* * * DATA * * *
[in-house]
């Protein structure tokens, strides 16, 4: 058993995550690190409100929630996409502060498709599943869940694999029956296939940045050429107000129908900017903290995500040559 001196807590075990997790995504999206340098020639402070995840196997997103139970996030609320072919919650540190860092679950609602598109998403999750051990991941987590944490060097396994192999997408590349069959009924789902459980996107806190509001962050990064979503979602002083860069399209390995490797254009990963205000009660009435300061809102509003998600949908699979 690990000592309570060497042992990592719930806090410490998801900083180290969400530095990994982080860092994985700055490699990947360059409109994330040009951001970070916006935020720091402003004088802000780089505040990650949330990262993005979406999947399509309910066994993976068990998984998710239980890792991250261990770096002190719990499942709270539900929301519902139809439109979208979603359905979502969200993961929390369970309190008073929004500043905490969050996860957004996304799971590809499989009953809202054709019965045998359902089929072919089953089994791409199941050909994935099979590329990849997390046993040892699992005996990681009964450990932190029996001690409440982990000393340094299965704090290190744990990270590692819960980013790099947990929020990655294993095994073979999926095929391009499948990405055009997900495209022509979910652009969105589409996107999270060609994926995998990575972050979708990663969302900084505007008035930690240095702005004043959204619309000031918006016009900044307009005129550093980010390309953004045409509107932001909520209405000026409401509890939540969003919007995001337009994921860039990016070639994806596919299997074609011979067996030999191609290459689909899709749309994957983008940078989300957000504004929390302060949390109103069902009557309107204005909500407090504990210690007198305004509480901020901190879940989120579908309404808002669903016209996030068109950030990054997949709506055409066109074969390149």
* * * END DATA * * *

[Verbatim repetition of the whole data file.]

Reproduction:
[in-house]
């Protein structure tokens, strides 16, 4: 058993995550690190409100929630996409502060498709599943869940694999029956296939940045050429107000129908900017903290995500040559 001196807590075990997790995504999206340098020639402070995840196997997103139970996030609320072919919650540190860092679950609602598109998403999750051990991941987590944490060097396994192999997408590349069959009924789902459980996107806190509001962050990064979503979602002083860069399209390995490797254009990963205000009660009435300061809102509003998600949908699979 690990000592309570060497042992990592719930806090410490998801900083180290969400530095990994982080860092994985700055490699990947360059409109994330040009951001970070916006935020720091402003004088802000780089505040990650949330990262993005979406999947399509309910066994993976068990998984998710239980890792991250261990770096002190719990499942709270539900929301519902139809439109979208979603359905979502969200993961929390369970309190008073929004500043905490969050996860957004996304799971590809499989009953809202054709019965045998359902089929072919089953089994791409199941050909994935099979590329990849997390046993040892699992005996990681009964450990932190029996001690409440982990000393340094299965704090290190744990990270590692819960980013790099947990929020990655294993095994073979999926095929391009499948990405055009997900495209022509979910652009969105589409996107999270060609994926995998990575972050979708990663969302900084505007008035930690240095702005004043959204619309000031918006016009900044307009005129550093980010390309953004045409509107932001909520209405000026409401509890939540969003919007995001337009994921860039990016070639994806596919299997074609011979067996030999191609290459689909899709749309994957983008940078989300957000504004929390302060949390109103069902009557309107204005909500407090504990210690007198305004509480901020901190879940989120579908309404808002669903016209996030068109950030990054997949709506055409066109074969390149």